Property Cooling: What’s hot and what’s not

Summary:

  • What are the latest rounds of property cooling measures the government has introduced?
  • How will they affect the various groups of people living in Singapore?

Property prices have always been a hot topic in Singapore.

After all, a simple understanding of the economics of demand and supply will explain why housing prices have skyrocketed so quickly.

This was a wild scenario, maybe just one off, but it’s still worth a study. I’m talking about the resale prices of the executive maisonette in Bishan ($980,000) and an executive unit in Queenstown ($1 million’s the record for now!). I doubt that these prices will persist as these were very prime locations where (stupid?) buyers thought it was worth the price. Personally, I find it hard to believe anyone would pay so much money for owning less than 2000 square feet of space.

Nevertheless, the latest tightening measures (the most extensive yet) were announced to further moderate housing prices and put in place some obstacles for those who treat our property market like their own personal investment playground.

Allow me to give my two cents’ worth on some of the policies that particularly stood out for me (you can see the full list of measures here):

 

1.     Sales of new dual-key Executive Condominiums (EC) units will be restricted to multi-generational families only

The main target audience when these units were first launched was in fact those who wanted to live in close proximity to their parents while also having their personal space. But of course, it was an entirely different story when buyers found out about the rental potential of the dual-key EC (since the studio apartment is considered a room, not an entire unit).

So to have this rule actually enforced isn’t a bad thing, but my concerns are:

  • One of the eligibility criteria an applicant has to meet is a maximum household income of S$12,000, which can be slightly tricky when you factor in your parents’ income (for those who have yet to hit retirement age). Consider my family makeup with my parents, my sister’s family of 3 (husband and baby) and me: with 4 working adults, our household income definitely way exceeds the income ceiling. We fall into the grey area (what we like to term as the middle-class trough) where a flat would not suffice to fit us all, but it’s a financial stretch gunning for a private landed property.
  • Since this rule essentially closes off the option of a dual-key EC to those who used to be eligible – and also taking into account a longer wait for buyers due to the newly implemented 15 months waiting period for sales launch – would the supply of dual-key EC fall as developers get more wary of its demand?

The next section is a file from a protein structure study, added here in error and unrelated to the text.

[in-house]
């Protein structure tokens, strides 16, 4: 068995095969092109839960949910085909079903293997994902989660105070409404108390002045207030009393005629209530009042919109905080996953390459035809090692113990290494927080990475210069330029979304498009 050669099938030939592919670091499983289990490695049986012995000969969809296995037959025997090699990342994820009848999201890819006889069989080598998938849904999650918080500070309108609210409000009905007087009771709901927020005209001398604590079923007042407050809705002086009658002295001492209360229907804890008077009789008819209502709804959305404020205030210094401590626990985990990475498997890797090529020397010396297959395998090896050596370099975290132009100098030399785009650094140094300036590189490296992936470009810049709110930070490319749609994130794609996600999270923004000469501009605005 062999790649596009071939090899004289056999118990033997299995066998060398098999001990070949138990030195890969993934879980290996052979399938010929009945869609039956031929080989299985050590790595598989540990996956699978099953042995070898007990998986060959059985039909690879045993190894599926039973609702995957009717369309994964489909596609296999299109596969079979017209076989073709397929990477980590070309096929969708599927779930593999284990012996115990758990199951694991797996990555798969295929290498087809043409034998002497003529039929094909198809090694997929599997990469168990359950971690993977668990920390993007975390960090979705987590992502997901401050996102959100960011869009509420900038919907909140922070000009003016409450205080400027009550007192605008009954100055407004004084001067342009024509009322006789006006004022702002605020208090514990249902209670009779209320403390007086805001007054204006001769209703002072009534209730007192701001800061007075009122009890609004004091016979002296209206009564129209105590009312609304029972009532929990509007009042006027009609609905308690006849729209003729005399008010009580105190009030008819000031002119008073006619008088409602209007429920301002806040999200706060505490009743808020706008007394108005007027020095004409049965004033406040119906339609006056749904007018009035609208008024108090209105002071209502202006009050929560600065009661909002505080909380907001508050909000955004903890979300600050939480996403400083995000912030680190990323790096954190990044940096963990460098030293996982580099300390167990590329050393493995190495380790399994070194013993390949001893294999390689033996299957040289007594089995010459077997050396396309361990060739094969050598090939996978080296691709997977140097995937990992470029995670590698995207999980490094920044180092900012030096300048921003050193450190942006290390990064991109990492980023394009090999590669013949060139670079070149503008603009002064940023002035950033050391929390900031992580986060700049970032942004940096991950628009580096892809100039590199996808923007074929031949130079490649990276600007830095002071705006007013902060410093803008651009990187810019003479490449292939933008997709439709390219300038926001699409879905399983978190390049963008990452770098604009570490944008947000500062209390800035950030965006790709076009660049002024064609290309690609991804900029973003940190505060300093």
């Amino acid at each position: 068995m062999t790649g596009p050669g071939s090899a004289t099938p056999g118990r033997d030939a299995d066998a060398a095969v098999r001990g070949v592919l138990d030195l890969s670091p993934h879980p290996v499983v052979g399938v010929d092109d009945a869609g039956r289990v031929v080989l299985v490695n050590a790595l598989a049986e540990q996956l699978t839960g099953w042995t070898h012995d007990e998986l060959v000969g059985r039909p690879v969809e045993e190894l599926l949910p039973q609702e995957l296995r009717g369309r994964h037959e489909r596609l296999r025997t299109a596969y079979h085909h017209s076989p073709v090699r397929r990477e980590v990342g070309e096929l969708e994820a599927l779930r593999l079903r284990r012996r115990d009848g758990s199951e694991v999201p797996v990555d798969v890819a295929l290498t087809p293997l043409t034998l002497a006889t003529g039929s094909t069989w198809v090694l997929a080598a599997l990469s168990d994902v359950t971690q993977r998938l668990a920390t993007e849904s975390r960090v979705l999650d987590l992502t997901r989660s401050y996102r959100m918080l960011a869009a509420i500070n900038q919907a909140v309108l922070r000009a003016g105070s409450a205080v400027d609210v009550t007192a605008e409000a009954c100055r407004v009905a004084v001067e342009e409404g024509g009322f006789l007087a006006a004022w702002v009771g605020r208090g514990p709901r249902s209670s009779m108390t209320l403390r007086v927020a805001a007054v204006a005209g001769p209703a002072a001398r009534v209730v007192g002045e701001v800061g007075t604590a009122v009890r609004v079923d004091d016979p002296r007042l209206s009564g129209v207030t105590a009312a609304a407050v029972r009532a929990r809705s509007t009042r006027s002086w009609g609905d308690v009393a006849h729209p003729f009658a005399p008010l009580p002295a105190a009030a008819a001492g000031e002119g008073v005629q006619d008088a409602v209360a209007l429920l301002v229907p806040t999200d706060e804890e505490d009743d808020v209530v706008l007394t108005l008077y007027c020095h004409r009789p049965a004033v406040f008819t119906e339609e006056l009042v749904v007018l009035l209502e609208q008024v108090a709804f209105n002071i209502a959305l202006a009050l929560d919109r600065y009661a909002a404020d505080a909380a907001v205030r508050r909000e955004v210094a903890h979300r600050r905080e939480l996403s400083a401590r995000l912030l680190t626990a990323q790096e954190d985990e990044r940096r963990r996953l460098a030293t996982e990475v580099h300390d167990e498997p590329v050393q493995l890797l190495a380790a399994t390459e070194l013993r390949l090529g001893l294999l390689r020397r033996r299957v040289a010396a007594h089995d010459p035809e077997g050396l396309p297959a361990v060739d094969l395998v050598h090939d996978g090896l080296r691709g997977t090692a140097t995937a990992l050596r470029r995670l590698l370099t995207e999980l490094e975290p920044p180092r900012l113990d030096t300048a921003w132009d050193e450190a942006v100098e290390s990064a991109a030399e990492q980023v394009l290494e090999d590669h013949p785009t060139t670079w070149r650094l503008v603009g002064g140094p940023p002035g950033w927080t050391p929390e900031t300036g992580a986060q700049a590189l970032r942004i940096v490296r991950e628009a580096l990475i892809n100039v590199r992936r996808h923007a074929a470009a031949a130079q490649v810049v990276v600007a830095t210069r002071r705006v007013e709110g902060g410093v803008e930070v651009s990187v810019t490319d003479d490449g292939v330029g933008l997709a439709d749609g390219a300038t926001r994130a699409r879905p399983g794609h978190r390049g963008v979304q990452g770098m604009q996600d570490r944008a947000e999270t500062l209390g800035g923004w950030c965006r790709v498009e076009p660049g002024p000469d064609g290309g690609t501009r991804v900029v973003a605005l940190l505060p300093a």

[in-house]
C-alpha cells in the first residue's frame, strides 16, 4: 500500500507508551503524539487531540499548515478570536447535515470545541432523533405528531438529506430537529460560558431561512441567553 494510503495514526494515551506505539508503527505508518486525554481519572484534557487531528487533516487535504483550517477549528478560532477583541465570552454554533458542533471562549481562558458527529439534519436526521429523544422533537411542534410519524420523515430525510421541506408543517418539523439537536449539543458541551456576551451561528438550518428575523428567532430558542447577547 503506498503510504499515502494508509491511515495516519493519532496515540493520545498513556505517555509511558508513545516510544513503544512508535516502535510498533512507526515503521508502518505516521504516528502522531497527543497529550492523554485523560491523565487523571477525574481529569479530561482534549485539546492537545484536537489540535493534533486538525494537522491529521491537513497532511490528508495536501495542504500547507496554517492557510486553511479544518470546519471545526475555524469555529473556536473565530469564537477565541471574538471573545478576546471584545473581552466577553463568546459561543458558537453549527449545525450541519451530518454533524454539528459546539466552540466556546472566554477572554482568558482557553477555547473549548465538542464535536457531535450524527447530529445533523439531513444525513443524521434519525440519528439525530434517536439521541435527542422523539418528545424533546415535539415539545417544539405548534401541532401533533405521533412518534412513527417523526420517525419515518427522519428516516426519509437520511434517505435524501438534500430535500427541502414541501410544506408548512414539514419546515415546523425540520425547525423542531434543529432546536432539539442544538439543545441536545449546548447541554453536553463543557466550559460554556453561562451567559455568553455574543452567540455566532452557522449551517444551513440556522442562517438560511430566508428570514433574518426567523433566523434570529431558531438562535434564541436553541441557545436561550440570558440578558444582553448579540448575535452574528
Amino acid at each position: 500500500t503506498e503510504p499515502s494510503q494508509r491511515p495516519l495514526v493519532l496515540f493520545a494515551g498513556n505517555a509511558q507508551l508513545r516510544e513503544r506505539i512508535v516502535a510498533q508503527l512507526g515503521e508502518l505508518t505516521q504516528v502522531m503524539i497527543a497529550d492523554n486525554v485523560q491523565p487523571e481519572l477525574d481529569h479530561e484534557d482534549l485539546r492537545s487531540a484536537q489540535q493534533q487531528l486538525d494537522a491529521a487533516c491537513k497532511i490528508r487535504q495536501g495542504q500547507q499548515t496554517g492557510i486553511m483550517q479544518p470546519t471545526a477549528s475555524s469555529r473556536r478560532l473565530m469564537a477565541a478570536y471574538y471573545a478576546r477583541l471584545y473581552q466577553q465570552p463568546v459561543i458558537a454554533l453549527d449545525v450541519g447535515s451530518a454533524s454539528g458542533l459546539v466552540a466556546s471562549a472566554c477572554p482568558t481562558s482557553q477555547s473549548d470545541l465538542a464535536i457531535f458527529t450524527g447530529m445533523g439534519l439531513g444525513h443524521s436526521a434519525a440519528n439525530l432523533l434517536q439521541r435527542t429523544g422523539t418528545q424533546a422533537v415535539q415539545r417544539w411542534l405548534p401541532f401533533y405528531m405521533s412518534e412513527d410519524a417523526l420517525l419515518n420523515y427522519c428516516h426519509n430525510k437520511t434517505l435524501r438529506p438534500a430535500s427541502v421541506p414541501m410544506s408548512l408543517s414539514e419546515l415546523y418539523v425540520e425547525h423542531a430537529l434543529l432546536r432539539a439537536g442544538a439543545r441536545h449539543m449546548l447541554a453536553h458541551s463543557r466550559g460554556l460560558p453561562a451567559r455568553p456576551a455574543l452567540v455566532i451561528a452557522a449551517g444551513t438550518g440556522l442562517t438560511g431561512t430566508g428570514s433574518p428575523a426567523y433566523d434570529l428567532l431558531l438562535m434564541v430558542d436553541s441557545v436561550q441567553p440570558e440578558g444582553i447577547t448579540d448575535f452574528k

2.     Recalibrated measures on property ownership for investments

There is also a string of measures aimed at making property investments less attractive:

–        Increased Additional Buyer’s Stamp Duty (ABSD) rates (table below courtesy of IRAS)

 

Profile of buyer ABSD rates (old)+ from 8 Dec 2011 to 11 Jan 2013 ABSD rates (new)+ from 12 Jan 2013
Foreign Residents (FR) and entities buying residential property 10% 15%
Singapore Permanent Residents (SPR) buying 1st residential property Nil 5%
SPR buying second and subsequent residential property 3% 10%
Singapore Citizens (SC) buying the first residential property Nil Nil
SC buying second residential property Nil 7%
SC buying the third and subsequent residential property 3% 10%

–        Tighter Loan-to-Value limits for individuals with at least one outstanding loan

–        Increased minimum cash down payment to 25% for those applying for a second or subsequent housing loan

As a potential first-time home buyer, I welcome the above changes as they will, to some degree, dampen speculative buying – during the period they are in effect that is: these are temporary measures and will be reviewed in time.

On the other hand (and perhaps I’m over thinking a little here), we can’t rule out the possibility of investors who would pass off these additional costs to their tenants (for those purchasing housing units for rental purposes). In this case, those looking to rent will no doubt receive the short end of the stick.

 

3.      PRs who own a HDB flat must sell their flat within six months of purchasing a private residential property in Singapore

This makes absolute sense – public housing should be kept affordable and available to the general public, and not used for investment purposes. In fact, I strongly feel that this should be expanded to include all owners of HDB flats regardless of nationalities!

I suppose people don’t typically question a restriction that’s to their favour, but it puzzles me as to why Singaporeans are allowed to purchase private residential properties yet keep their HDB flats while PRs have been revoked of this right.

If the government’s aim is to cool the HDB resale market, then I think it may be more impactful to remove all dual-ownerships to increase the supply of HDB flats in the resale market.

 

For what it’s worth, if the property situation still doesn’t see an improvement, perhaps we can one day become a real-estate tycoon like those folks in Hong Kong!

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AlvinLee

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1 Comment

  • I think the market should have room for more cooling measures as all the investors from the western world comes to buy property in singapore to preserve their value. What i would suggest is for 2nd property ASBD to be at least 50% and ban bank loans for the third private property

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